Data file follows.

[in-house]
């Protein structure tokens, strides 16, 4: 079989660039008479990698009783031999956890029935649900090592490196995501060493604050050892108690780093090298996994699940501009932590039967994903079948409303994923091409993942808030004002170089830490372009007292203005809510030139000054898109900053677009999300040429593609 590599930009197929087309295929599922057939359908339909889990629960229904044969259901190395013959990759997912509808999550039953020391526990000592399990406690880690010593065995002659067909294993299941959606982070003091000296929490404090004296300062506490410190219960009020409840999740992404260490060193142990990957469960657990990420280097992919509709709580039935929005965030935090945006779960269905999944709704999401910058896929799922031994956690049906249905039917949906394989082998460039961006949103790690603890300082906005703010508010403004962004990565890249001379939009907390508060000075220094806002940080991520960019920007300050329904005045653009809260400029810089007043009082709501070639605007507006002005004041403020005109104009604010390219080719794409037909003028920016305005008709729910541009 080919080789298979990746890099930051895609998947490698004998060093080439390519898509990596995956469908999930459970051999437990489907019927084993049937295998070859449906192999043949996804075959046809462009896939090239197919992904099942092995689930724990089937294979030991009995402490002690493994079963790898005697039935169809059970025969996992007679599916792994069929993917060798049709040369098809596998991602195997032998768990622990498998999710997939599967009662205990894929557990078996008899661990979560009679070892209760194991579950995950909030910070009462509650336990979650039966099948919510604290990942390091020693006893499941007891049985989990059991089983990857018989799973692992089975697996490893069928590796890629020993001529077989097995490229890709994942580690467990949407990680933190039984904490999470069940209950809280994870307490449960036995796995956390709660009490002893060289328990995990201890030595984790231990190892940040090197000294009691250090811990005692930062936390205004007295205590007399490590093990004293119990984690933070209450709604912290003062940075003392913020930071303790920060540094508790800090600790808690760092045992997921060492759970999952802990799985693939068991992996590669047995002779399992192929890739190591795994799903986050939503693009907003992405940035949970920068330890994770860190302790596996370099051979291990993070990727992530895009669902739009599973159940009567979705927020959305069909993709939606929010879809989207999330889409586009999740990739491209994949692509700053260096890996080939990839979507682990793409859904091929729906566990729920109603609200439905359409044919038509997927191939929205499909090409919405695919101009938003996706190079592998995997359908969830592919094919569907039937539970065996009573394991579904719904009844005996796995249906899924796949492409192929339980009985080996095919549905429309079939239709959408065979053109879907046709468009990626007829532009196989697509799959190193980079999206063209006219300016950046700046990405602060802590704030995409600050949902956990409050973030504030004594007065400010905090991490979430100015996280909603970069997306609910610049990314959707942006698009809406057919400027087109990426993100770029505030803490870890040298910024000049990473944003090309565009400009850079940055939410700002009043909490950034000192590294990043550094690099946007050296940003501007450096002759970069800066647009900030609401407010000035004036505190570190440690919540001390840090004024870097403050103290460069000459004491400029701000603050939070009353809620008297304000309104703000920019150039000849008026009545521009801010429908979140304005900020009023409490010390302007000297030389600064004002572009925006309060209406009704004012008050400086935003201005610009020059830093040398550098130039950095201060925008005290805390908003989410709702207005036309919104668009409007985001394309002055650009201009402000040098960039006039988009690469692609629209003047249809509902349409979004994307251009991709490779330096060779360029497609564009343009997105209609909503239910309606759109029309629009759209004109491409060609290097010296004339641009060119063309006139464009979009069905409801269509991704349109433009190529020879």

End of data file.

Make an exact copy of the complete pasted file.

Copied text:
[in-house]
């Protein structure tokens, strides 16, 4: 079989660039008479990698009783031999956890029935649900090592490196995501060493604050050892108690780093090298996994699940501009932590039967994903079948409303994923091409993942808030004002170089830490372009007292203005809510030139000054898109900053677009999300040429593609 590599930009197929087309295929599922057939359908339909889990629960229904044969259901190395013959990759997912509808999550039953020391526990000592399990406690880690010593065995002659067909294993299941959606982070003091000296929490404090004296300062506490410190219960009020409840999740992404260490060193142990990957469960657990990420280097992919509709709580039935929005965030935090945006779960269905999944709704999401910058896929799922031994956690049906249905039917949906394989082998460039961006949103790690603890300082906005703010508010403004962004990565890249001379939009907390508060000075220094806002940080991520960019920007300050329904005045653009809260400029810089007043009082709501070639605007507006002005004041403020005109104009604010390219080719794409037909003028920016305005008709729910541009 080919080789298979990746890099930051895609998947490698004998060093080439390519898509990596995956469908999930459970051999437990489907019927084993049937295998070859449906192999043949996804075959046809462009896939090239197919992904099942092995689930724990089937294979030991009995402490002690493994079963790898005697039935169809059970025969996992007679599916792994069929993917060798049709040369098809596998991602195997032998768990622990498998999710997939599967009662205990894929557990078996008899661990979560009679070892209760194991579950995950909030910070009462509650336990979650039966099948919510604290990942390091020693006893499941007891049985989990059991089983990857018989799973692992089975697996490893069928590796890629020993001529077989097995490229890709994942580690467990949407990680933190039984904490999470069940209950809280994870307490449960036995796995956390709660009490002893060289328990995990201890030595984790231990190892940040090197000294009691250090811990005692930062936390205004007295205590007399490590093990004293119990984690933070209450709604912290003062940075003392913020930071303790920060540094508790800090600790808690760092045992997921060492759970999952802990799985693939068991992996590669047995002779399992192929890739190591795994799903986050939503693009907003992405940035949970920068330890994770860190302790596996370099051979291990993070990727992530895009669902739009599973159940009567979705927020959305069909993709939606929010879809989207999330889409586009999740990739491209994949692509700053260096890996080939990839979507682990793409859904091929729906566990729920109603609200439905359409044919038509997927191939929205499909090409919405695919101009938003996706190079592998995997359908969830592919094919569907039937539970065996009573394991579904719904009844005996796995249906899924796949492409192929339980009985080996095919549905429309079939239709959408065979053109879907046709468009990626007829532009196989697509799959190193980079999206063209006219300016950046700046990405602060802590704030995409600050949902956990409050973030504030004594007065400010905090991490979430100015996280909603970069997306609910610049990314959707942006698009809406057919400027087109990426993100770029505030803490870890040298910024000049990473944003090309565009400009850079940055939410700002009043909490950034000192590294990043550094690099946007050296940003501007450096002759970069800066647009900030609401407010000035004036505190570190440690919540001390840090004024870097403050103290460069000459004491400029701000603050939070009353809620008297304000309104703000920019150039000849008026009545521009801010429908979140304005900020009023409490010390302007000297030389600064004002572009925006309060209406009704004012008050400086935003201005610009020059830093040398550098130039950095201060925008005290805390908003989410709702207005036309919104668009409007985001394309002055650009201009402000040098960039006039988009690469692609629209003047249809509902349409979004994307251009991709490779330096060779360029497609564009343009997105209609909503239910309606759109029309629009759209004109491409060609290097010296004339641009060119063309006139464009979009069905409801269509991704349109433009190529020879």